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Watchdog confirms State Dept. canceled award for journalist who criticized Trump

Watchdog confirms State Dept. canceled award for journalist who criticized Trump
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The State Department's internal watchdog confirmed that the Trump administration rescinded an award from a Finnish journalist after discovering she had criticized the president in social media posts.

The State Department initially told journalist Jessikka Aro that she would receive the International Women of Courage (IWOC) Award, but plans were later revised.

The watchdog report from the Office of Inspector General (OIG) notes Aro's remarks about the president concerned some senior U.S. officials and prompted a withdrawal from her receiving the award due to a possible public relations dilemma.

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"The Inspector General's report is another somber example of how fear and partisanship have permeated our nation's foreign policy and diplomacy under the Trump administration," said Sen. Bob Menendez (D-N.J.), ranking member on the Senate Foreign Relations Committee.

Menendez and seven other senators including Sens. Ed MarkeyEd MarkeyLawmakers commemorate one-year anniversary of Arbery's killing Democrats revive debate over calling impeachment witnesses LIVE COVERAGE: Senate trial moves to closing arguments MORE (D-Mass.) and Cory BookerCory BookerObama says reparations 'justified' Congressional Black Caucus unveils '100 Day Plan' Menendez reintroduces corporate diversity bill MORE (D-N.J.) requested the investigation into rescinding Aro's award.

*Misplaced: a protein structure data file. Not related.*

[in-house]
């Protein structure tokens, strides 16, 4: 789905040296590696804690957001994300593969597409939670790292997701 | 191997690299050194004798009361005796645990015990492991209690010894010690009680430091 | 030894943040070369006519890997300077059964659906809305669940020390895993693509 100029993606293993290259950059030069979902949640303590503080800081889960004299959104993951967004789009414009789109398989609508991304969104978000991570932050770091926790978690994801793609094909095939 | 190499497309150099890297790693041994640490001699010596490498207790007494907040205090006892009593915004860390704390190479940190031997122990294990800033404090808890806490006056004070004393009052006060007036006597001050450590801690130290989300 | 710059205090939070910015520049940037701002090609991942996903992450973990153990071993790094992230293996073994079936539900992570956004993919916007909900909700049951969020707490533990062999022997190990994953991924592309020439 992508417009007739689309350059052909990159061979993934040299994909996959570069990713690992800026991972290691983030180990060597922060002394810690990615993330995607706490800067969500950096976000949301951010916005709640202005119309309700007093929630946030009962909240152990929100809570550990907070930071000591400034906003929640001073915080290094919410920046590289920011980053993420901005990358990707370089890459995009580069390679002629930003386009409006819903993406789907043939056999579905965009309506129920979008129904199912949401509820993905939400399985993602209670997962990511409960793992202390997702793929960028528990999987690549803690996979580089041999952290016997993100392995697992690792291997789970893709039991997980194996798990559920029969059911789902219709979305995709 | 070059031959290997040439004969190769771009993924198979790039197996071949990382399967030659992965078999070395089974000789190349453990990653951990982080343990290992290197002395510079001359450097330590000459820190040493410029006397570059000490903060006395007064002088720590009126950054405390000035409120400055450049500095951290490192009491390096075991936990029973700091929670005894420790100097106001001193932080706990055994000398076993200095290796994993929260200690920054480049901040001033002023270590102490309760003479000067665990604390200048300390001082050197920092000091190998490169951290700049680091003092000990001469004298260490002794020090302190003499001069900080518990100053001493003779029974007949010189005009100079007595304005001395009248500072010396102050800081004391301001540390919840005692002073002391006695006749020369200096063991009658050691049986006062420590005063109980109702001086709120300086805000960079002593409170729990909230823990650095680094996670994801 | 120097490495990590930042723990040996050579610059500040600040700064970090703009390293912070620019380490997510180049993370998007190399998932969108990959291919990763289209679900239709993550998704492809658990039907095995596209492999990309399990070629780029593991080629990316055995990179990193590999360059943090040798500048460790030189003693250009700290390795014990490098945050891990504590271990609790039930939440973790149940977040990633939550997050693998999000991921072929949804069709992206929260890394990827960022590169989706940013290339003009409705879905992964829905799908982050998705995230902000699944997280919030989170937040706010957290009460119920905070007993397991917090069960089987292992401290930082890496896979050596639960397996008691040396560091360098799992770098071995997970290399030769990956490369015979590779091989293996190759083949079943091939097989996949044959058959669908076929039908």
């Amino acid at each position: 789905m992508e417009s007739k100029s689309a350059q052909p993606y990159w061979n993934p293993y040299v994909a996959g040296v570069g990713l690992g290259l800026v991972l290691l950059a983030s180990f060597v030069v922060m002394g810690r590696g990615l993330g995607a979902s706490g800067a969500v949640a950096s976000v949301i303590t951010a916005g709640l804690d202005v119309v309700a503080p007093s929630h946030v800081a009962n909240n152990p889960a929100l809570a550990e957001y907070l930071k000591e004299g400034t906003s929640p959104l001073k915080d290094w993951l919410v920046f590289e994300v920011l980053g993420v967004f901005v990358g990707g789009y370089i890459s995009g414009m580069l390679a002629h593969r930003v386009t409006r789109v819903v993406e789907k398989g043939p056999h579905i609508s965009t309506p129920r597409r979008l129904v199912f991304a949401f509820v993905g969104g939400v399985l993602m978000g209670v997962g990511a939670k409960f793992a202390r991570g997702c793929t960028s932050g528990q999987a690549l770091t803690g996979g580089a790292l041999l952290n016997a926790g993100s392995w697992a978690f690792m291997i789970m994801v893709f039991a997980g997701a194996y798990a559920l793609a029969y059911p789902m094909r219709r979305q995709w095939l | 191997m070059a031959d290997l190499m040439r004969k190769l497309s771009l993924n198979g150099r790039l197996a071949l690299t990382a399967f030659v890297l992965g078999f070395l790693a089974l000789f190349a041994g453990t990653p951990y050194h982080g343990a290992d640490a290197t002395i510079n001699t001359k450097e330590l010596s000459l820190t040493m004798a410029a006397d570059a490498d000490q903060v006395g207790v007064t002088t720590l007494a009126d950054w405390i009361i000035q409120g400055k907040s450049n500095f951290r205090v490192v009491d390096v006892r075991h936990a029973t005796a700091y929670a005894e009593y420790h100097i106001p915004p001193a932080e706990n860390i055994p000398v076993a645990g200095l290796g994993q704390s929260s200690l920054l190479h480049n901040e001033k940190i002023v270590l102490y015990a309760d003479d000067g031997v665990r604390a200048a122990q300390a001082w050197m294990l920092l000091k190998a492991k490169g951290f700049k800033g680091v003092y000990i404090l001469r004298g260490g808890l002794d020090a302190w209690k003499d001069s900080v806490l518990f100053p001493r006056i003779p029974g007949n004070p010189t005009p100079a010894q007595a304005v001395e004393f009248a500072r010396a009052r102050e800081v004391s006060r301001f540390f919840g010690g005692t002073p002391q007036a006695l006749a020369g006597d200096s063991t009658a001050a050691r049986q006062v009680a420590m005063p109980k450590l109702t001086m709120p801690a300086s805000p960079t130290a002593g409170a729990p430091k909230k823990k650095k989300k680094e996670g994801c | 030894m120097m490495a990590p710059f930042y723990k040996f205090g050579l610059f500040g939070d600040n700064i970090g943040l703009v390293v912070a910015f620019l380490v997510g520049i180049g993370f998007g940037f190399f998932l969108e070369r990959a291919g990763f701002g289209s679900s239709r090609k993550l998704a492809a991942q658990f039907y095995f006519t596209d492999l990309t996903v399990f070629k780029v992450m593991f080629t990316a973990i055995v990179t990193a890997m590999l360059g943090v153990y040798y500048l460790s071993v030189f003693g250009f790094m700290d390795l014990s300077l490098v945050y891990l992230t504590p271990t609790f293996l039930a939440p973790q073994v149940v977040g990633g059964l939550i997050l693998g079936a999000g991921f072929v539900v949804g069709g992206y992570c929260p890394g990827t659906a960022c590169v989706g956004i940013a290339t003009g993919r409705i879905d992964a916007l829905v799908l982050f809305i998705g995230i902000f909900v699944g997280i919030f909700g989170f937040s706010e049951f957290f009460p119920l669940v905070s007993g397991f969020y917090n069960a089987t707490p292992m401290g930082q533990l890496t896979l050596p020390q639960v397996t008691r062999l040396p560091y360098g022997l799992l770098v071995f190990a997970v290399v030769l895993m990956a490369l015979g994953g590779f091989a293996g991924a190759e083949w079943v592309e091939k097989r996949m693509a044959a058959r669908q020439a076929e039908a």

Aro was selected for the award for her reporting on Russian propaganda activities dating to 2014, The Washington Post reported.

She was informed of her selection and offered flight options before the award selection was rescinded.

"Trump constantly labels journalists as 'enemy' and 'fake news,' " she said on social media in 2018, according to the report. 

In another post, she said that Trump and Russian President Vladimir PutinVladimir Vladimirovich PutinHow to rethink Russia sanctions Tucker Carlson bashes CNN, claims it's 'more destructive' than QAnon Biden CIA pick pledges to confront China if confirmed, speak 'truth to power' MORE would meet in Helsinki, where "Finnish people can protest them both. Sweet."

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According to notes obtained by the inspector general, U.S. officials and the acting director of the Office of Global Women's Issues argued Aro's award invitation should be withdrawn on Feb. 15 last year.

The director's concerns included that the "media could highlight the tweets and Facebook posts during the ceremony," causing "potential embarrassment to the Department, particularly given the involvement of the Secretary and the First Lady," referencing Melania TrumpMelania TrumpJill Biden picks up where she left off The Hill's 12:30 Report: Biden navigates pressures from Dems Former first lady launches 'Office of Melania Trump' MORE.

“Every person OIG interviewed in connection with this matter acknowledged” that had her posts not been flagged, “Ms. Aro would have received the IWOC Award,” the report said.

Before her award's rescission, Aro's name was included as an awardee in a memo that was approved by Secretary of State Mike PompeoMike PompeoThe Hill's Morning Report - Presented by The AIDS Institute - Ahead: One-shot vax, easing restrictions, fiscal help Trump to reemerge on political scene at CPAC China labels human rights criticism 'groundless' MORE, the report added.

The report's findings could dampen already shaky tensions between the department's leadership and the OIG following the firing of Inspector General Steve Linick this spring at Pompeo's request.

The Hill contacted the State Department but did not immediately receive a response.